Carstairs History, Family Crest & Coats of Arms

Early Origins of the Carstairs family

The surname Carstairs was first found in Lanarkshire (Gaelic: Siorrachd Lannraig) a former county in the central Strathclyde region of Scotland, now divided into the Council Areas of North Lanarkshire, South Lanarkshire, and the City of Glasgow.

Carstairs is a parish in the Upper ward of the county of Lanark that includes the village of Ravenstruther. "The name is most probably derived from the word Car, or Caer, signifying "a fort," and stair, or stairs, "a possession;" descriptive of an estate or possession in a fortified place." [1]

Early History of the Carstairs family

This web page shows only a small excerpt of our Carstairs research. Another 204 words (15 lines of text) covering the years 1170, 1259, 1450, 1536, 1649, 1715, 1703, 1716 and 1649 are included under the topic Early Carstairs History in all our PDF Extended History products and printed products wherever possible.

Carstairs Spelling Variations

Scribes in Medieval Scotland spelled names by sound rather than any set of rules, so an enormous number of spelling variations exist in names of that era. Carstairs has been spelled Carstair, Carstairs, Kerstairs, Kerstair, Carstare, Carstares, Cairstare, Cairstares, Carrstairs, Carrstare, Carrstarr, Carstarr, Carstarrs, Carrstarrs, Kerrstarr and many more.

Early Notables of the Carstairs family (pre 1700)

Notable amongst the family at this time was William Carstares (Carstaires) (1649-1715), Scottish minister of the Church of Scotland, Principal of Edinburgh University (1703-1716.) "He was the eldest of nine children of John Carstares, minister of Cathcart, near Glasgow, where William was born on 11 Feb. 1649, and Janet Mure of Glanderston, a branch of the Mures of Caldwell. His father, who had been at the battle of Dunbar, where he was taken prisoner by Cromwell, was exchanged...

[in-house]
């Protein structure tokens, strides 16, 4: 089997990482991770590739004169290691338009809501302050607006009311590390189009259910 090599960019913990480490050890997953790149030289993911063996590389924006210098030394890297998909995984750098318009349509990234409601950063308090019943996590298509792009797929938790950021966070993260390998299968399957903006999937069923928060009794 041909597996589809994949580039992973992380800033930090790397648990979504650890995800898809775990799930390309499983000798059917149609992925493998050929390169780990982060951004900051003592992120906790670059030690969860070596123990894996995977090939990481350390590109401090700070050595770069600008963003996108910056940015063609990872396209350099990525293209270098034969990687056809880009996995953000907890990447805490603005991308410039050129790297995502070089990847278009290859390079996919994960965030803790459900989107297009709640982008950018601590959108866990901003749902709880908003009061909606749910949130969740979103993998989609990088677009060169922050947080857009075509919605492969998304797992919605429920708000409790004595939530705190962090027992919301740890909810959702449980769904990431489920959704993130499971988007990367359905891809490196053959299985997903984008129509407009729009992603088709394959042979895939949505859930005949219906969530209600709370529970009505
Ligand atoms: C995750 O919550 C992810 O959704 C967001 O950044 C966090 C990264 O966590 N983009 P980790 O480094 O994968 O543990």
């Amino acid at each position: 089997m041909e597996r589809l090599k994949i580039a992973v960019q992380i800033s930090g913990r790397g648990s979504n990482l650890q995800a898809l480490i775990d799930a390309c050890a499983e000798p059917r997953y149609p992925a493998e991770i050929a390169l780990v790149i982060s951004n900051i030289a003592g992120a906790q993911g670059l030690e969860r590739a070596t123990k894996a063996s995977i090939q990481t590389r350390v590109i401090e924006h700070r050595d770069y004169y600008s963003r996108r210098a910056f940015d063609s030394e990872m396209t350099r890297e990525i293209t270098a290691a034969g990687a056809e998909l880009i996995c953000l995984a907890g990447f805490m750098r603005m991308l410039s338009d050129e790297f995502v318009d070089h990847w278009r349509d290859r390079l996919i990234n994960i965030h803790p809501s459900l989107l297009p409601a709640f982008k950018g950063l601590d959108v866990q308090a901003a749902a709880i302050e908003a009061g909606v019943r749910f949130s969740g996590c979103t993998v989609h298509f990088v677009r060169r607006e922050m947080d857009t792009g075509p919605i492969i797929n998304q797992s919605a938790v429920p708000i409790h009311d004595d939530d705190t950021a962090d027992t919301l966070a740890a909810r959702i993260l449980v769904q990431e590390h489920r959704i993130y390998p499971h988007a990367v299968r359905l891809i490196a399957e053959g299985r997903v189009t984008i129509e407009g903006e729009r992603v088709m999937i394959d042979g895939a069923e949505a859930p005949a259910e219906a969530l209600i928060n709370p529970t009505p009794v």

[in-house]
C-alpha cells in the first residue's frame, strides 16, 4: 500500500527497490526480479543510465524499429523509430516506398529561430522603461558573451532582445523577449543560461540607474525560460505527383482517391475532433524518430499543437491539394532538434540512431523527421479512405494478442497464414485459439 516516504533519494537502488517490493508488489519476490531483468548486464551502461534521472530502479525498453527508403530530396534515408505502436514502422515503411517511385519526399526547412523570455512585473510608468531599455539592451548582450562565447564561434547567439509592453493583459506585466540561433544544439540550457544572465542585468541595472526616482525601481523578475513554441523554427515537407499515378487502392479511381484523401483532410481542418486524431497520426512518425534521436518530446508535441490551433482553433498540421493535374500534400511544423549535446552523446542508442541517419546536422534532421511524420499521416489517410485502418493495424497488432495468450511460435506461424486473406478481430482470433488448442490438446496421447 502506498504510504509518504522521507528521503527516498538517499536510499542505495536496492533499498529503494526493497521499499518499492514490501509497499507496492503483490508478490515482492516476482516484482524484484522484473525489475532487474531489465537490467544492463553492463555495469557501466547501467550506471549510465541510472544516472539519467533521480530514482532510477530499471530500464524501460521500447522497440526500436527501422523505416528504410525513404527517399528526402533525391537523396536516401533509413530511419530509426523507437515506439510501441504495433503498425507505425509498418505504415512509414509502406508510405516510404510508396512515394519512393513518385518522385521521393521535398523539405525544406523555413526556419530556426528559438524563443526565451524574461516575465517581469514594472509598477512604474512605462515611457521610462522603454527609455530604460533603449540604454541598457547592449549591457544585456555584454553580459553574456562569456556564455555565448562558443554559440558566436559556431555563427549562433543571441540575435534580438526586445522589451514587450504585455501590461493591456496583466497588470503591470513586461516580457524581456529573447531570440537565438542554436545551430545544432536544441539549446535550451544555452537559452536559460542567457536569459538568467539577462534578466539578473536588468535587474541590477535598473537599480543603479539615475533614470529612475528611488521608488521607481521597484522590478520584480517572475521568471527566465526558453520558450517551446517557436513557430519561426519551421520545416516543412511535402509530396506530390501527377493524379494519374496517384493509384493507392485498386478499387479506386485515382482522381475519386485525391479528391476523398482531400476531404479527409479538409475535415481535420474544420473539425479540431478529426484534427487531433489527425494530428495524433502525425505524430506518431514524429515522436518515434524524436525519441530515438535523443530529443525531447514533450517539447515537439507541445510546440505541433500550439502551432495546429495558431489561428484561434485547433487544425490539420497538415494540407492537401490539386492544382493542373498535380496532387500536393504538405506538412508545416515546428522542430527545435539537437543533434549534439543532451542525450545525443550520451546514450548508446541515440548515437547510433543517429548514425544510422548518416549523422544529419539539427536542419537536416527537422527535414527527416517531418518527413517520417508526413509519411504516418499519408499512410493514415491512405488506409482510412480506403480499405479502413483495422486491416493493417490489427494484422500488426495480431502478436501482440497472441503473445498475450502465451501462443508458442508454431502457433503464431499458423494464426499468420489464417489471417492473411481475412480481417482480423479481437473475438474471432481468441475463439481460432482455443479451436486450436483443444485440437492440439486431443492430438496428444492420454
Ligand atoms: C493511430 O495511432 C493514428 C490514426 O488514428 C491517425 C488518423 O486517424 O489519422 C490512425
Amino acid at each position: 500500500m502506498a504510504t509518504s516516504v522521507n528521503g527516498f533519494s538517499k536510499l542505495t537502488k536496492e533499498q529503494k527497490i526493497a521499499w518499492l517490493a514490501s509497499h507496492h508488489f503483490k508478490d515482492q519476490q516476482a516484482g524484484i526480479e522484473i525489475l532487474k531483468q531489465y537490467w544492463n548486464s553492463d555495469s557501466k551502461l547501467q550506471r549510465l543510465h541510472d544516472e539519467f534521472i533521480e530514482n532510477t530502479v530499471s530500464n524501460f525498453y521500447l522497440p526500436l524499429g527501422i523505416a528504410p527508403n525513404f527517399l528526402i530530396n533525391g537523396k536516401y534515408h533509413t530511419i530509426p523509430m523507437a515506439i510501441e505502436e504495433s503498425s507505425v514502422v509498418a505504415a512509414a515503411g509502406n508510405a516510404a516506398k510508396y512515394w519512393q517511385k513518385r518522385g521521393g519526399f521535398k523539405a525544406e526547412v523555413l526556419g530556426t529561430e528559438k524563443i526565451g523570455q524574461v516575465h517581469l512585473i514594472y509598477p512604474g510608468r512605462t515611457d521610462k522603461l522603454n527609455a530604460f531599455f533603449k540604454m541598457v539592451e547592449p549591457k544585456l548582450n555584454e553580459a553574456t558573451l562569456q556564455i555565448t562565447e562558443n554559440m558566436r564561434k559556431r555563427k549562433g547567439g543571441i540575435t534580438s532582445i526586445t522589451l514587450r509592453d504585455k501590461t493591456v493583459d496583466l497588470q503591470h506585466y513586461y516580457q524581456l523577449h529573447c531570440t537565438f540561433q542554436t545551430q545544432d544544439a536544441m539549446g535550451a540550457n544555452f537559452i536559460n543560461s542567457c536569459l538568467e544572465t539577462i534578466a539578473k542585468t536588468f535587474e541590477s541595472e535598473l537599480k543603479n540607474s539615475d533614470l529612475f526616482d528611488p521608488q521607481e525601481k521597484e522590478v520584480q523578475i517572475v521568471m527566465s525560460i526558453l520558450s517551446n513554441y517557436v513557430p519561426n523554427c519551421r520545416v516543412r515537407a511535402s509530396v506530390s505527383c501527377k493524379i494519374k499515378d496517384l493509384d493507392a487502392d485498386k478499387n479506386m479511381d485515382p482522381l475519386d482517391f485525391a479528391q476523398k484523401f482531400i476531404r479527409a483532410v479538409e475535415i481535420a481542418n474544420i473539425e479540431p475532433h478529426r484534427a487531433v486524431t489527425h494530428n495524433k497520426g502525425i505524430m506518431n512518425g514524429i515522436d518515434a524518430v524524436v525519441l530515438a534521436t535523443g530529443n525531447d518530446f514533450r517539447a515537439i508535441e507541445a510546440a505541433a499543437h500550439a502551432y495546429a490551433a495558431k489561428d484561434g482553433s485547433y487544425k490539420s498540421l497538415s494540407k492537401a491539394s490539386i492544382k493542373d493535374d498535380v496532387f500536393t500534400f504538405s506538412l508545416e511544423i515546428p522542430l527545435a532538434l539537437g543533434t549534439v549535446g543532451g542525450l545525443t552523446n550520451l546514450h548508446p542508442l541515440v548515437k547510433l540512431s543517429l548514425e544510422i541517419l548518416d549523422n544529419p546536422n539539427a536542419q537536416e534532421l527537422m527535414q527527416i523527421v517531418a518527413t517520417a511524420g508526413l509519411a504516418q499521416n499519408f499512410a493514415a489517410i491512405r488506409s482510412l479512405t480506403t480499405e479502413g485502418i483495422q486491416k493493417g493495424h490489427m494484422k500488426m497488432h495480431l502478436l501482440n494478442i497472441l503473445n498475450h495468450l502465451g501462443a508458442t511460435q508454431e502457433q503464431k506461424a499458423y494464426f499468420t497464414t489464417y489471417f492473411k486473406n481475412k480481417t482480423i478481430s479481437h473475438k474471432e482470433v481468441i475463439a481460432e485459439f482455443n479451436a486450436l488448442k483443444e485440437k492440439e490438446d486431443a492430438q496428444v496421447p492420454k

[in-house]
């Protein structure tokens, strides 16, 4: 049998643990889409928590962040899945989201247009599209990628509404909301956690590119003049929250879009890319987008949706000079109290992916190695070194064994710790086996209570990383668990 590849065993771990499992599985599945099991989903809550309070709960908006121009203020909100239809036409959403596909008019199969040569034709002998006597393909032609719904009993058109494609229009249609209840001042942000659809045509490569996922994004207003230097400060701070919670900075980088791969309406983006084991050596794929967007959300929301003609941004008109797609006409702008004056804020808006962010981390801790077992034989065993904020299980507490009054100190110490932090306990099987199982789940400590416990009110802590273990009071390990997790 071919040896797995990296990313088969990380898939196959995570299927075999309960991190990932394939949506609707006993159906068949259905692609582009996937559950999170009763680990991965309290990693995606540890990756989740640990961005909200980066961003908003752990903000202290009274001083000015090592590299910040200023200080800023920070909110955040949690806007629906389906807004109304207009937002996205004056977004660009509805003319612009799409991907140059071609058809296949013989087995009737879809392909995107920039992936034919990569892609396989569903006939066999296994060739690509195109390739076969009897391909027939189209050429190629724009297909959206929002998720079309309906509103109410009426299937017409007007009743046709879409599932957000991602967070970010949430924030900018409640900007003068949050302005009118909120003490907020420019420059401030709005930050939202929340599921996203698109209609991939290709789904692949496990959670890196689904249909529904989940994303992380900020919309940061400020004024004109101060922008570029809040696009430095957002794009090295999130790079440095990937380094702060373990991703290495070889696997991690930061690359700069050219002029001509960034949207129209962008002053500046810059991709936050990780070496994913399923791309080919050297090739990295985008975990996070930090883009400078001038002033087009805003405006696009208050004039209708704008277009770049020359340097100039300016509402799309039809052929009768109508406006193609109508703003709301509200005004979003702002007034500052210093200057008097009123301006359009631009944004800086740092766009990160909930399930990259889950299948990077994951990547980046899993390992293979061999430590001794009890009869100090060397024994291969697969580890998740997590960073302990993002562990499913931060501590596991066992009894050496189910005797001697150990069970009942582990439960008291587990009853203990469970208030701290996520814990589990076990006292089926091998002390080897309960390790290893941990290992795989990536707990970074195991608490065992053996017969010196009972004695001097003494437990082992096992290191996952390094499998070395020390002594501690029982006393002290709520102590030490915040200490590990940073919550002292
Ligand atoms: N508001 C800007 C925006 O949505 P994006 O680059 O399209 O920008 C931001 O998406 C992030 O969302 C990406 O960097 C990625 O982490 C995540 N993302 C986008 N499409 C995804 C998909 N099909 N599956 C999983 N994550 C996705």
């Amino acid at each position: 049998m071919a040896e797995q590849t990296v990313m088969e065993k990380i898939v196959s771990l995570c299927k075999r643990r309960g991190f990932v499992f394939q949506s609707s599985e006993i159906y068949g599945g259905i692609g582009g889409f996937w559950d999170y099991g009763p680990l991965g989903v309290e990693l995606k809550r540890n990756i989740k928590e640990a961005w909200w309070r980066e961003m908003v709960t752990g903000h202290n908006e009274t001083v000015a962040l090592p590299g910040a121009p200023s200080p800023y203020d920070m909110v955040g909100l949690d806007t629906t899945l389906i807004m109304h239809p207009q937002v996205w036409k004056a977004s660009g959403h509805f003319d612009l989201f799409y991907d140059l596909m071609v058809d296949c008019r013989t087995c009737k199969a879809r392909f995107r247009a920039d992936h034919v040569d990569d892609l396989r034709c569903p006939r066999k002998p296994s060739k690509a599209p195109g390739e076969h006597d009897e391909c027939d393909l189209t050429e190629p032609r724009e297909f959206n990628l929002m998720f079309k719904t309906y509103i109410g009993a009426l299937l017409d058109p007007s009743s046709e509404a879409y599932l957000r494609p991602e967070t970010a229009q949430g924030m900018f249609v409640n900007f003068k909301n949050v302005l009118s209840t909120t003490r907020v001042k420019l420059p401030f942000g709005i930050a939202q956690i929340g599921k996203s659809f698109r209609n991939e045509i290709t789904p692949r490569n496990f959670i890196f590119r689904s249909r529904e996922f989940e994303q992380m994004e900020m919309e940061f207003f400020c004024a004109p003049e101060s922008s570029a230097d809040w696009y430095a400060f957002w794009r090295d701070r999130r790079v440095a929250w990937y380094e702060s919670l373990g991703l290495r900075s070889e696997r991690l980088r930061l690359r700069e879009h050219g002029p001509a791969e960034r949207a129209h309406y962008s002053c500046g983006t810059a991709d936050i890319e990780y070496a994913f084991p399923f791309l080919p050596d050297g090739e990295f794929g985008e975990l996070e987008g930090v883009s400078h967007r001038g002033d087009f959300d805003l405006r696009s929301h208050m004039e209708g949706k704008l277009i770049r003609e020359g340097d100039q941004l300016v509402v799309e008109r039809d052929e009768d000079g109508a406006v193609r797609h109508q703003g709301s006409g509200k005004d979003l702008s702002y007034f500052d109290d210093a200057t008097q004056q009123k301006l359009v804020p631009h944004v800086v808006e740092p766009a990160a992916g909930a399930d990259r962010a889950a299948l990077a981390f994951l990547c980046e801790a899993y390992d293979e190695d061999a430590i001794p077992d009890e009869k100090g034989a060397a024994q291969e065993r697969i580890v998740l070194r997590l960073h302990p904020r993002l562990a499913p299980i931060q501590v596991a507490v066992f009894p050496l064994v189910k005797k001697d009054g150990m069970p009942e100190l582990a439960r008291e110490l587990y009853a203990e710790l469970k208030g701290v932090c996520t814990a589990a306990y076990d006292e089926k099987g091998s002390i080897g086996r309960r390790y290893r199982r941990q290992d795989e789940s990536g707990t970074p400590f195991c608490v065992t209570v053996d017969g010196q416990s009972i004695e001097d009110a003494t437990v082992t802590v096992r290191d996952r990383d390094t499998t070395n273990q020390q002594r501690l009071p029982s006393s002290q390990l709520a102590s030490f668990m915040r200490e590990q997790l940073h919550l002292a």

Another 77 words (6 lines of text) are included under the topic Early Carstairs Notables in all our PDF Extended History products and printed products wherever possible.


United States Carstairs migration to the United States +

The number of Strathclyde Clan families sailing for North America increased steadily as the persecution continued. In the colonies, they could find not only freedom from the iron hand of the English government, but land to settle on. The American War of Independence allowed many of these settlers to prove their independence, while some chose to go to Canada as United Empire Loyalists. Scots played essential roles in the forging of both great nations. Among them:

Carstairs Settlers in United States in the 18th Century
  • Thomas Carstairs, who settled in Virginia in 1700
  • Thomas Carstairs, who landed in Pennsylvania in 1784 [2]

Australia Carstairs migration to Australia +

Emigration to Australia followed the First Fleets of convicts, tradespeople and early settlers. Early immigrants include:

Carstairs Settlers in Australia in the 19th Century
  • James Carstairs, who arrived in Adelaide, Australia aboard the ship "Forfarshire" in 1848 [3]

New Zealand Carstairs migration to New Zealand +